There are three approaches that business valuations use, and this video covers the income approach. This is Part 1 of a two-part video on the income approach. This video focuses on when to use the income approach and how to use it. Part 1 focuses on the Capitalization of Earnings method.
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Certified Business Valuators utilize three approaches when valuing your business. Here we do an in depth review of the Income Approach which provides a way of determining an indication of value of a business using one or more methods that convert anticipated economic benefits into a present single amount. Part 1 focuses on the Capitalization of Earnings method and provides an example of a business that was valued using this method.
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Hi, I’m Sheila Darby, a managing director here at BizWorth. Thank you for joining me for today’s video on how to value a business. We’re looking at the income approach. This is part one of a two-part video on the income approach.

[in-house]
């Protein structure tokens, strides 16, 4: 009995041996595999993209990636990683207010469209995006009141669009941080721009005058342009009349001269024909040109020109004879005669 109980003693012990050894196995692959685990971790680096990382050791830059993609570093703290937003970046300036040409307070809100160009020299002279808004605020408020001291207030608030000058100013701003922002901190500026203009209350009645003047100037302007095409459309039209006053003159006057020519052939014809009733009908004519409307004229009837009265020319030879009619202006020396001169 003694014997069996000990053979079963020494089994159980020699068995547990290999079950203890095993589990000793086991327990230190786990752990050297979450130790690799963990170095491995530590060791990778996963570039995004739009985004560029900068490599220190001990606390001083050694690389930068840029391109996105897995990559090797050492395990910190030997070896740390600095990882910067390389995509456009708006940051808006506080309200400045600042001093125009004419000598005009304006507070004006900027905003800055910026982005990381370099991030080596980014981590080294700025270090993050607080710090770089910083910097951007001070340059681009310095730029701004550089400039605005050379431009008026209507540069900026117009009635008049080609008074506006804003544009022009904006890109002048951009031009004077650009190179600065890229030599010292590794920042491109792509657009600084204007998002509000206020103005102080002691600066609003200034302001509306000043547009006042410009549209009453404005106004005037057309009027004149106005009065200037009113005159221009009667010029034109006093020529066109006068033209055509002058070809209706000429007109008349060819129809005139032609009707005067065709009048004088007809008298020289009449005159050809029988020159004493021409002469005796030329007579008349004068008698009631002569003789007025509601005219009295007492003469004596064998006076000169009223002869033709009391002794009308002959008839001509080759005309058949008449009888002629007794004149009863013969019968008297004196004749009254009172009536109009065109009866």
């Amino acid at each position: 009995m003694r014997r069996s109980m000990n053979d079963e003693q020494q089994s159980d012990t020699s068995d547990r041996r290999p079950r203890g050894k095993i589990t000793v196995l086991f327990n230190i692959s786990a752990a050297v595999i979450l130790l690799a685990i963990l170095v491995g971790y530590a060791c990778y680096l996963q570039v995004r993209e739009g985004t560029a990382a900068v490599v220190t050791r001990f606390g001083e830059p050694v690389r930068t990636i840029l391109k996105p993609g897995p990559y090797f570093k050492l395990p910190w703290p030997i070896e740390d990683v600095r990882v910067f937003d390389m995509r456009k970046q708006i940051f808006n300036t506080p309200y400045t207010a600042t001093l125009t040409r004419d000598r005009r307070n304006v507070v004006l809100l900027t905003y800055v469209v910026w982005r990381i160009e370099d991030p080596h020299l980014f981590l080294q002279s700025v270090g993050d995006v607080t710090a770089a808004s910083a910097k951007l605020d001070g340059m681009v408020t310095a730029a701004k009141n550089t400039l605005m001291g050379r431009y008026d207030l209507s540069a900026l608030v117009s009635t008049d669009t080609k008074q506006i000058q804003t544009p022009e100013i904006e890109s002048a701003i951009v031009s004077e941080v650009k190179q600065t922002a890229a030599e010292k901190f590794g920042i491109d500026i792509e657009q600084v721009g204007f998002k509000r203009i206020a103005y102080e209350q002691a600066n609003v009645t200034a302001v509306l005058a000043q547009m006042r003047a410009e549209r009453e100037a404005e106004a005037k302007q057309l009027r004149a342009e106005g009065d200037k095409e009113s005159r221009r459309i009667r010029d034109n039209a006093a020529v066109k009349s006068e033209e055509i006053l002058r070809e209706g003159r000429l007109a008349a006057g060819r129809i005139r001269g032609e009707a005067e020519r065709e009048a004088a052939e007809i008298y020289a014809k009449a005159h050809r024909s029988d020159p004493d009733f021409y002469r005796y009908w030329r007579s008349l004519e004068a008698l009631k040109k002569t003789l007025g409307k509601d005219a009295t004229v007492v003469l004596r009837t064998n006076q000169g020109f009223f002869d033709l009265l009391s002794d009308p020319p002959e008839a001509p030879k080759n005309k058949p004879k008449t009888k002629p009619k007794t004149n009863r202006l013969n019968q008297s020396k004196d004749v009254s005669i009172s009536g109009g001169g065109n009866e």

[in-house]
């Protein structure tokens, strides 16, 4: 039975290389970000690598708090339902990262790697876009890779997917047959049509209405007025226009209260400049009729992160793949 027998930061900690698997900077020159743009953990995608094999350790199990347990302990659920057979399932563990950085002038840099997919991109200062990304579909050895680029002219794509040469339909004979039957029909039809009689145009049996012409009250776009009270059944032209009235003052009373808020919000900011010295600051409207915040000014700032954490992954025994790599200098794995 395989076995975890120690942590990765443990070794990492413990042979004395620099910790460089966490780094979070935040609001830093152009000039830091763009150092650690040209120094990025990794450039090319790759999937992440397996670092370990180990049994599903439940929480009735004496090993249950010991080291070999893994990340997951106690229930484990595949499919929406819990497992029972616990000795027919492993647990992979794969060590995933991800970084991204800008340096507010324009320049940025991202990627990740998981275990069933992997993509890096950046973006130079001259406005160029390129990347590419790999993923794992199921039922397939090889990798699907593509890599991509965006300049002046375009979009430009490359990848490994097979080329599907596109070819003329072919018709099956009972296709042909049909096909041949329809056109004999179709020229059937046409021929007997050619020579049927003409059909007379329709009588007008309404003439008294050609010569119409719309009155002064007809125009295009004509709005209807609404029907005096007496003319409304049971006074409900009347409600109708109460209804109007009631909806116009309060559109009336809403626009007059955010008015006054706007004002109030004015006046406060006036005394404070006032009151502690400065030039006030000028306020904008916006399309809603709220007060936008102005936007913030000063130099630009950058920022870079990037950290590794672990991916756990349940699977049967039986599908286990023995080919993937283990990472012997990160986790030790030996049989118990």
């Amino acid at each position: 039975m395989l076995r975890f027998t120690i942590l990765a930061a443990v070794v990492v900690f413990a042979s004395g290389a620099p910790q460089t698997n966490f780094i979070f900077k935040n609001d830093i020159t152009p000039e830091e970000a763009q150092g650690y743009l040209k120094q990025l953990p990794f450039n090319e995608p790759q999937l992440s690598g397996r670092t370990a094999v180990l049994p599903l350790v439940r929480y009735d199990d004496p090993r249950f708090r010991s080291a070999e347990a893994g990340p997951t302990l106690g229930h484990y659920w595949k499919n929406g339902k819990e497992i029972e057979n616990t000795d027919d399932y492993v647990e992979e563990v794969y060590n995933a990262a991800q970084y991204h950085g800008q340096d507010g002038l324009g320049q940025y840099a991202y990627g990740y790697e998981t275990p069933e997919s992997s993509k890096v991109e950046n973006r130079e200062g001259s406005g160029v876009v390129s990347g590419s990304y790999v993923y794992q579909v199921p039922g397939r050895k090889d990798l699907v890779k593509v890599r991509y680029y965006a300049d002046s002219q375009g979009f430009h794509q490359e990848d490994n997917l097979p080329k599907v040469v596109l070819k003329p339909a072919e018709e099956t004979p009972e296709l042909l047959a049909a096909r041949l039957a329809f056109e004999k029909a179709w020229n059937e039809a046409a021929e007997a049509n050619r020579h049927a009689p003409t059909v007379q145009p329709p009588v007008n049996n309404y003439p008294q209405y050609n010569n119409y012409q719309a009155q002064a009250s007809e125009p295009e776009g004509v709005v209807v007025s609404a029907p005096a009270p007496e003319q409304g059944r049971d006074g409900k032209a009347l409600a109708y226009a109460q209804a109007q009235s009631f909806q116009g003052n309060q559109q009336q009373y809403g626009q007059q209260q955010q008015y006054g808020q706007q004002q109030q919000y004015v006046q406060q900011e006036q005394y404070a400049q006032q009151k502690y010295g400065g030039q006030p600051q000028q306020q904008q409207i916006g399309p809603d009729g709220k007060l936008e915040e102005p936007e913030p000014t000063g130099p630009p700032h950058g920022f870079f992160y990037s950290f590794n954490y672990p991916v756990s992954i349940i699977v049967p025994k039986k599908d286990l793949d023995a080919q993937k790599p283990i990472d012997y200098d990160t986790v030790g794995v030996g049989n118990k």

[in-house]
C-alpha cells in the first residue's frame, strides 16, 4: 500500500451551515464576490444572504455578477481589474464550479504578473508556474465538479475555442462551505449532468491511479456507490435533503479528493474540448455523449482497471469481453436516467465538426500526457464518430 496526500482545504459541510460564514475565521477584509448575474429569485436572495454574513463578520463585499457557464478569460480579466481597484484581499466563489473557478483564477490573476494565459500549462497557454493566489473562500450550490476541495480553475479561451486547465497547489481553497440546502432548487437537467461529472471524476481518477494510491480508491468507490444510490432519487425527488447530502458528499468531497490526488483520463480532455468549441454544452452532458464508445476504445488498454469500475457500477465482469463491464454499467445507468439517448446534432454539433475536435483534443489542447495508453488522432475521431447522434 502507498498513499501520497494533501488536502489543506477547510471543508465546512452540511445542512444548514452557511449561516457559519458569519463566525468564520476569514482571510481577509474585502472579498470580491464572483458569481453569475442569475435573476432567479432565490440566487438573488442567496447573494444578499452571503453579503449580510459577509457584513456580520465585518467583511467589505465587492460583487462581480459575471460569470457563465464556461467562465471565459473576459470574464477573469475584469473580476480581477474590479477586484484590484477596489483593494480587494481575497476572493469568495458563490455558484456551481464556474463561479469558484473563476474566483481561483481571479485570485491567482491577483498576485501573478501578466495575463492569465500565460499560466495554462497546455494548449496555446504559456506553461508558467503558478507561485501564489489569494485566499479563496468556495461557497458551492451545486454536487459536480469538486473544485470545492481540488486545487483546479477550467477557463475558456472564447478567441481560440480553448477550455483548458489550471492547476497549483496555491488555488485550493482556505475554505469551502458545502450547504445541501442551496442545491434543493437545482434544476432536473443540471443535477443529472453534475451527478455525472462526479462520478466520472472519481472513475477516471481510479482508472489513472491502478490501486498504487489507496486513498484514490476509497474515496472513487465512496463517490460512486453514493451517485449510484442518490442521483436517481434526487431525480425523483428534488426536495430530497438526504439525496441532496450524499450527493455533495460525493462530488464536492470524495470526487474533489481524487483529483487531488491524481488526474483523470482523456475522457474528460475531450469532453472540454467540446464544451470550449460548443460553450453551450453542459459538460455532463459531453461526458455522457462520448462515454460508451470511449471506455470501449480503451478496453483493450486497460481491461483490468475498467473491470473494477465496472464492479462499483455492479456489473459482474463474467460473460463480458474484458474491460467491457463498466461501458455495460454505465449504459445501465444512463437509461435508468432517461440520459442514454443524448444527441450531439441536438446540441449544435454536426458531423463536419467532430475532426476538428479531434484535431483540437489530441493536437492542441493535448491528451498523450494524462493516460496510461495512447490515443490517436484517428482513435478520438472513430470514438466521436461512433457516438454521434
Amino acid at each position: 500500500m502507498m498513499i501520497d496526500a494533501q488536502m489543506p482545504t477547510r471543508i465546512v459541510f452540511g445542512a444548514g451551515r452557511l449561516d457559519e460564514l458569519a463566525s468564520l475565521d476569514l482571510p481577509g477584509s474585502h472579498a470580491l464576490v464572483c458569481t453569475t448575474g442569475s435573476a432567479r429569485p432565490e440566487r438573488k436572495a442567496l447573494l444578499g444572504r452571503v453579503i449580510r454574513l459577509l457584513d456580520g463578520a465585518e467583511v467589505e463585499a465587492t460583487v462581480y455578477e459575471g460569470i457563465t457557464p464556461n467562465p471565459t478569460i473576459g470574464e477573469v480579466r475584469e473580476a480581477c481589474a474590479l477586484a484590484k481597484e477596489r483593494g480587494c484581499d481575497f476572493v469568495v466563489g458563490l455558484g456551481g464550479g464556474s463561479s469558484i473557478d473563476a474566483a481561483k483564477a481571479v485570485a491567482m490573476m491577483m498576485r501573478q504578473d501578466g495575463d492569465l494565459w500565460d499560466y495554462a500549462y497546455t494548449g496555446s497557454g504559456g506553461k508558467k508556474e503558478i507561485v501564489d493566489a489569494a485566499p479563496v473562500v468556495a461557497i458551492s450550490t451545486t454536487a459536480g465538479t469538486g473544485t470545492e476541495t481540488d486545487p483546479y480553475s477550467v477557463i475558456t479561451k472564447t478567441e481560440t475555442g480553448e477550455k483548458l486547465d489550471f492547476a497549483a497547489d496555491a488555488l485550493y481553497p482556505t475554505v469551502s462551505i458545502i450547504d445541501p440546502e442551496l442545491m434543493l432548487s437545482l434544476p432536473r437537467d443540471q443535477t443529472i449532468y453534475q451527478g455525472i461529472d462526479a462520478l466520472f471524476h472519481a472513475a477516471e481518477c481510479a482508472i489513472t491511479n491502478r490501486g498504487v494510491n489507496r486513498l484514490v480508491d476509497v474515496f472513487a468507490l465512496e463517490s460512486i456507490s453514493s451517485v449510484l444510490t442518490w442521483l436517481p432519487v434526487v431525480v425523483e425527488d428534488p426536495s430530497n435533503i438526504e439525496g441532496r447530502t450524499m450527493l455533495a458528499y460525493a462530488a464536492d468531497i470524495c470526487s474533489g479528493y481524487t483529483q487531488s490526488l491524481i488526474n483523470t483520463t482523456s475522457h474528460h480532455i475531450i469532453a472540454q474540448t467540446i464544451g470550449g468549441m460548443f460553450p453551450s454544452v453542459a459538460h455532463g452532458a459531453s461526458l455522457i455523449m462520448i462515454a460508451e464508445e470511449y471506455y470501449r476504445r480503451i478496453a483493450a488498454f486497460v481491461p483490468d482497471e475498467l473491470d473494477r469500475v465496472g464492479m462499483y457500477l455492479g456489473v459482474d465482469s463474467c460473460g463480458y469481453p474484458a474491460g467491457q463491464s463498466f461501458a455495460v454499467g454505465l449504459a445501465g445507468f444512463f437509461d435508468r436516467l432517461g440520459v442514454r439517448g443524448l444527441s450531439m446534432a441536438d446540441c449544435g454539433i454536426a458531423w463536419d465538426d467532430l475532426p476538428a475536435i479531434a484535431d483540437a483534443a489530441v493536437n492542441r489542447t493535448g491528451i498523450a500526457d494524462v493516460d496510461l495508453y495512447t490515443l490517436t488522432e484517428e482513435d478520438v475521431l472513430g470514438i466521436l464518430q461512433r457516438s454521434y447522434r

As a reminder, there are three generally accepted valuation approaches to valuing a business. The first is the asset approach. We covered this approach in a previous video. The second is the income approach. And the third is the market approach. And today’s video, Part 1 and Part 2 are both going to be focused on the income approach.
So what exactly is the income approach? The income approach is focused on valuing a business based on the future anticipated economic benefits such as cash flow. So, future anticipated cash flows generated from your business and it’s focused on those future benefits discounting back to a present value – a single amount for your business.